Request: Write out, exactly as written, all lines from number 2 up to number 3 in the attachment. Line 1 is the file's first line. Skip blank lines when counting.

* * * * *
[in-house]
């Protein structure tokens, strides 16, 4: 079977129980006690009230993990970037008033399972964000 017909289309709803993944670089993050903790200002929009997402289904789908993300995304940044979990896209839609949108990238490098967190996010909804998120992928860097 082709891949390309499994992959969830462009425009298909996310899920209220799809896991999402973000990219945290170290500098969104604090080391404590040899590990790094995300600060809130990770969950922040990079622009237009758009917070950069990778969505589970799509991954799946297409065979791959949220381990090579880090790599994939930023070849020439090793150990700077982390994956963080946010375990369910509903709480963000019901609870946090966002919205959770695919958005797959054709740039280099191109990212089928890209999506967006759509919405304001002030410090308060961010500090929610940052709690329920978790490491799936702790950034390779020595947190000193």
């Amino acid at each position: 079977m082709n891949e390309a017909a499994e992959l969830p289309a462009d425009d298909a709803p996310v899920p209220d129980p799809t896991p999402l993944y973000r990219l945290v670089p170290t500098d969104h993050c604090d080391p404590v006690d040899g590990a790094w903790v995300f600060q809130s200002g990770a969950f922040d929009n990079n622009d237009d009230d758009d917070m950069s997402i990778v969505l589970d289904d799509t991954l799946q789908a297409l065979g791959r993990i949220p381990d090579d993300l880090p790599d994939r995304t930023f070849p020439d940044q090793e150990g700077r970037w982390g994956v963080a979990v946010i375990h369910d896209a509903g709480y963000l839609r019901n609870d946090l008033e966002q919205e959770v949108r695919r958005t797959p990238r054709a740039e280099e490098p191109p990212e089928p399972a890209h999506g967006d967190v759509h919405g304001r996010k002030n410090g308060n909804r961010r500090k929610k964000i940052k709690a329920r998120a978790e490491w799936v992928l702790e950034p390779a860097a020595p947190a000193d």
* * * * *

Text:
């Protein structure tokens, strides 16, 4: 079977129980006690009230993990970037008033399972964000 017909289309709803993944670089993050903790200002929009997402289904789908993300995304940044979990896209839609949108990238490098967190996010909804998120992928860097 082709891949390309499994992959969830462009425009298909996310899920209220799809896991999402973000990219945290170290500098969104604090080391404590040899590990790094995300600060809130990770969950922040990079622009237009758009917070950069990778969505589970799509991954799946297409065979791959949220381990090579880090790599994939930023070849020439090793150990700077982390994956963080946010375990369910509903709480963000019901609870946090966002919205959770695919958005797959054709740039280099191109990212089928890209999506967006759509919405304001002030410090308060961010500090929610940052709690329920978790490491799936702790950034390779020595947190000193």
């Amino acid at each position: 079977m082709n891949e390309a017909a499994e992959l969830p289309a462009d425009d298909a709803p996310v899920p209220d129980p799809t896991p999402l993944y973000r990219l945290v670089p170290t500098d969104h993050c604090d080391p404590v006690d040899g590990a790094w903790v995300f600060q809130s200002g990770a969950f922040d929009n990079n622009d237009d009230d758009d917070m950069s997402i990778v969505l589970d289904d799509t991954l799946q789908a297409l065979g791959r993990i949220p381990d090579d993300l880090p790599d994939r995304t930023f070849p020439d940044q090793e150990g700077r970037w982390g994956v963080a979990v946010i375990h369910d896209a509903g709480y963000l839609r019901n609870d946090l008033e966002q919205e959770v949108r695919r958005t797959p990238r054709a740039e280099e490098p191109p990212e089928p399972a890209h999506g967006d967190v759509h919405g304001r996010k002030n410090g308060n909804r961010r500090k929610k964000i940052k709690a329920r998120a978790e490491w799936v992928l702790e950034p390779a860097a020595p947190a000193d």